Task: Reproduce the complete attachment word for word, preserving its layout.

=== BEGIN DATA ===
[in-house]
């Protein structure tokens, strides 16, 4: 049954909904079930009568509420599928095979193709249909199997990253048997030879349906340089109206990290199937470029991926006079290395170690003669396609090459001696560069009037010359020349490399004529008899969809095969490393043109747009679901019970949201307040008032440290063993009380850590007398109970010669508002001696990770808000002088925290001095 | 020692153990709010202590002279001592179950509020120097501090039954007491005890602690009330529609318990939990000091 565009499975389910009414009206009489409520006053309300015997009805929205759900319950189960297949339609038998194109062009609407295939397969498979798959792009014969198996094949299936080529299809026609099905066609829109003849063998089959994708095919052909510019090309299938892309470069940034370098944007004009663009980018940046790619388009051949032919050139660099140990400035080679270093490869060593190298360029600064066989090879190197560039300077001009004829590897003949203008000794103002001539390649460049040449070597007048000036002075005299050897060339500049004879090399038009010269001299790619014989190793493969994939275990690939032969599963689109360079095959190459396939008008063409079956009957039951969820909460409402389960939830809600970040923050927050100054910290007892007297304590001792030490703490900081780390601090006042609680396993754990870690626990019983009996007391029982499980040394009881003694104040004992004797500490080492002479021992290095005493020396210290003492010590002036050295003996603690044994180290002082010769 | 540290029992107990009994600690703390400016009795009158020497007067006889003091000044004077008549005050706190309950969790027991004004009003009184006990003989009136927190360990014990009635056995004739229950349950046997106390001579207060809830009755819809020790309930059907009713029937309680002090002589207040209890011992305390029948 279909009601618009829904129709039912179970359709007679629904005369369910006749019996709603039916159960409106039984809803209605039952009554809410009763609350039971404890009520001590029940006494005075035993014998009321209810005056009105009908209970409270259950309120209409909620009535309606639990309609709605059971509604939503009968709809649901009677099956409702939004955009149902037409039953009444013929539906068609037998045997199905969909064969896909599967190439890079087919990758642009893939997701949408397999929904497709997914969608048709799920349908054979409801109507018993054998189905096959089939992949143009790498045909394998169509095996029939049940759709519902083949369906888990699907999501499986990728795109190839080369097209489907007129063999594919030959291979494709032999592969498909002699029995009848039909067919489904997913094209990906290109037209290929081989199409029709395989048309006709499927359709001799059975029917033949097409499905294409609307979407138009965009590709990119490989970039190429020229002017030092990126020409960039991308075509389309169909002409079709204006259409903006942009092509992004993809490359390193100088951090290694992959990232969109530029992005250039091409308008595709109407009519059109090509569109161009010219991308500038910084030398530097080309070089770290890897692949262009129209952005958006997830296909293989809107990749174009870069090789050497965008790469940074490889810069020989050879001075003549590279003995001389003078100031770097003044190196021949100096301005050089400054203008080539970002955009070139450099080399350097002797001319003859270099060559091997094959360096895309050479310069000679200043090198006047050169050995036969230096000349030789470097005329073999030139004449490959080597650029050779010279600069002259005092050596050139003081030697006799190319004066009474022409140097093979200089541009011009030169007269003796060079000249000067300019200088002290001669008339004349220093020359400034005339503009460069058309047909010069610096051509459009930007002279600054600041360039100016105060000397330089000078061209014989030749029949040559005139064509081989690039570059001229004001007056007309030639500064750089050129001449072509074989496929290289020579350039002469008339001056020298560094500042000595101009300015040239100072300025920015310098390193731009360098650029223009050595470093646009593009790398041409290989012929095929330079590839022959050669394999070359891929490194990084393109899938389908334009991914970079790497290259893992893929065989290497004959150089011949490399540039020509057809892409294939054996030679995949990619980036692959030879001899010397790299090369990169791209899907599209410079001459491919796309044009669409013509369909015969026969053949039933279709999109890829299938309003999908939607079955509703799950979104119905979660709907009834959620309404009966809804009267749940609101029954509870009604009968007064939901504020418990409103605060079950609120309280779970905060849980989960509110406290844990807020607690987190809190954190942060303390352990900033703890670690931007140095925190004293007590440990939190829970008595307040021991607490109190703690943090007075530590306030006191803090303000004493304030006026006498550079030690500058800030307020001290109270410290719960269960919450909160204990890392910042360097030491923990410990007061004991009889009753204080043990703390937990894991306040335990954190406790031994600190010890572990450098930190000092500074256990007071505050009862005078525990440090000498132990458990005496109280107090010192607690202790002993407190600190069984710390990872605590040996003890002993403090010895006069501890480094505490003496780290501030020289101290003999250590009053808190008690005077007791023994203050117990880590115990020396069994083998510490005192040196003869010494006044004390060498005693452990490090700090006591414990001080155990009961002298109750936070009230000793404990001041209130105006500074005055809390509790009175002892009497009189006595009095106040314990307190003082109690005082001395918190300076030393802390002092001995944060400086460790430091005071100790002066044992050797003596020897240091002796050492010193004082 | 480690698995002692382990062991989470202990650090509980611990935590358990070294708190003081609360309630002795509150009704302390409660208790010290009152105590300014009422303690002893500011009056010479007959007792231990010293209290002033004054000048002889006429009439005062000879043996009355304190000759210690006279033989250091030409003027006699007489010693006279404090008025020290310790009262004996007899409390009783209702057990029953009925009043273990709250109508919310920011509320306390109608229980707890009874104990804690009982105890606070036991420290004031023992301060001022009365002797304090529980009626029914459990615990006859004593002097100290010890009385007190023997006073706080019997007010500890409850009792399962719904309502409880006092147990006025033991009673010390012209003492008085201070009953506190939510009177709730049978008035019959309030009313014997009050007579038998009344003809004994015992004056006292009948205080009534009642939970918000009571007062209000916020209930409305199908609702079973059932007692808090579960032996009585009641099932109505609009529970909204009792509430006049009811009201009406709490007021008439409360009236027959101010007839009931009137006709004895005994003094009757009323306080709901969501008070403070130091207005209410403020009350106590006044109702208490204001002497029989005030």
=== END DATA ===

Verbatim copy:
[in-house]
């Protein structure tokens, strides 16, 4: 049954909904079930009568509420599928095979193709249909199997990253048997030879349906340089109206990290199937470029991926006079290395170690003669396609090459001696560069009037010359020349490399004529008899969809095969490393043109747009679901019970949201307040008032440290063993009380850590007398109970010669508002001696990770808000002088925290001095 | 020692153990709010202590002279001592179950509020120097501090039954007491005890602690009330529609318990939990000091 565009499975389910009414009206009489409520006053309300015997009805929205759900319950189960297949339609038998194109062009609407295939397969498979798959792009014969198996094949299936080529299809026609099905066609829109003849063998089959994708095919052909510019090309299938892309470069940034370098944007004009663009980018940046790619388009051949032919050139660099140990400035080679270093490869060593190298360029600064066989090879190197560039300077001009004829590897003949203008000794103002001539390649460049040449070597007048000036002075005299050897060339500049004879090399038009010269001299790619014989190793493969994939275990690939032969599963689109360079095959190459396939008008063409079956009957039951969820909460409402389960939830809600970040923050927050100054910290007892007297304590001792030490703490900081780390601090006042609680396993754990870690626990019983009996007391029982499980040394009881003694104040004992004797500490080492002479021992290095005493020396210290003492010590002036050295003996603690044994180290002082010769 | 540290029992107990009994600690703390400016009795009158020497007067006889003091000044004077008549005050706190309950969790027991004004009003009184006990003989009136927190360990014990009635056995004739229950349950046997106390001579207060809830009755819809020790309930059907009713029937309680002090002589207040209890011992305390029948 279909009601618009829904129709039912179970359709007679629904005369369910006749019996709603039916159960409106039984809803209605039952009554809410009763609350039971404890009520001590029940006494005075035993014998009321209810005056009105009908209970409270259950309120209409909620009535309606639990309609709605059971509604939503009968709809649901009677099956409702939004955009149902037409039953009444013929539906068609037998045997199905969909064969896909599967190439890079087919990758642009893939997701949408397999929904497709997914969608048709799920349908054979409801109507018993054998189905096959089939992949143009790498045909394998169509095996029939049940759709519902083949369906888990699907999501499986990728795109190839080369097209489907007129063999594919030959291979494709032999592969498909002699029995009848039909067919489904997913094209990906290109037209290929081989199409029709395989048309006709499927359709001799059975029917033949097409499905294409609307979407138009965009590709990119490989970039190429020229002017030092990126020409960039991308075509389309169909002409079709204006259409903006942009092509992004993809490359390193100088951090290694992959990232969109530029992005250039091409308008595709109407009519059109090509569109161009010219991308500038910084030398530097080309070089770290890897692949262009129209952005958006997830296909293989809107990749174009870069090789050497965008790469940074490889810069020989050879001075003549590279003995001389003078100031770097003044190196021949100096301005050089400054203008080539970002955009070139450099080399350097002797001319003859270099060559091997094959360096895309050479310069000679200043090198006047050169050995036969230096000349030789470097005329073999030139004449490959080597650029050779010279600069002259005092050596050139003081030697006799190319004066009474022409140097093979200089541009011009030169007269003796060079000249000067300019200088002290001669008339004349220093020359400034005339503009460069058309047909010069610096051509459009930007002279600054600041360039100016105060000397330089000078061209014989030749029949040559005139064509081989690039570059001229004001007056007309030639500064750089050129001449072509074989496929290289020579350039002469008339001056020298560094500042000595101009300015040239100072300025920015310098390193731009360098650029223009050595470093646009593009790398041409290989012929095929330079590839022959050669394999070359891929490194990084393109899938389908334009991914970079790497290259893992893929065989290497004959150089011949490399540039020509057809892409294939054996030679995949990619980036692959030879001899010397790299090369990169791209899907599209410079001459491919796309044009669409013509369909015969026969053949039933279709999109890829299938309003999908939607079955509703799950979104119905979660709907009834959620309404009966809804009267749940609101029954509870009604009968007064939901504020418990409103605060079950609120309280779970905060849980989960509110406290844990807020607690987190809190954190942060303390352990900033703890670690931007140095925190004293007590440990939190829970008595307040021991607490109190703690943090007075530590306030006191803090303000004493304030006026006498550079030690500058800030307020001290109270410290719960269960919450909160204990890392910042360097030491923990410990007061004991009889009753204080043990703390937990894991306040335990954190406790031994600190010890572990450098930190000092500074256990007071505050009862005078525990440090000498132990458990005496109280107090010192607690202790002993407190600190069984710390990872605590040996003890002993403090010895006069501890480094505490003496780290501030020289101290003999250590009053808190008690005077007791023994203050117990880590115990020396069994083998510490005192040196003869010494006044004390060498005693452990490090700090006591414990001080155990009961002298109750936070009230000793404990001041209130105006500074005055809390509790009175002892009497009189006595009095106040314990307190003082109690005082001395918190300076030393802390002092001995944060400086460790430091005071100790002066044992050797003596020897240091002796050492010193004082 | 480690698995002692382990062991989470202990650090509980611990935590358990070294708190003081609360309630002795509150009704302390409660208790010290009152105590300014009422303690002893500011009056010479007959007792231990010293209290002033004054000048002889006429009439005062000879043996009355304190000759210690006279033989250091030409003027006699007489010693006279404090008025020290310790009262004996007899409390009783209702057990029953009925009043273990709250109508919310920011509320306390109608229980707890009874104990804690009982105890606070036991420290004031023992301060001022009365002797304090529980009626029914459990615990006859004593002097100290010890009385007190023997006073706080019997007010500890409850009792399962719904309502409880006092147990006025033991009673010390012209003492008085201070009953506190939510009177709730049978008035019959309030009313014997009050007579038998009344003809004994015992004056006292009948205080009534009642939970918000009571007062209000916020209930409305199908609702079973059932007692808090579960032996009585009641099932109505609009529970909204009792509430006049009811009201009406709490007021008439409360009236027959101010007839009931009137006709004895005994003094009757009323306080709901969501008070403070130091207005209410403020009350106590006044109702208490204001002497029989005030």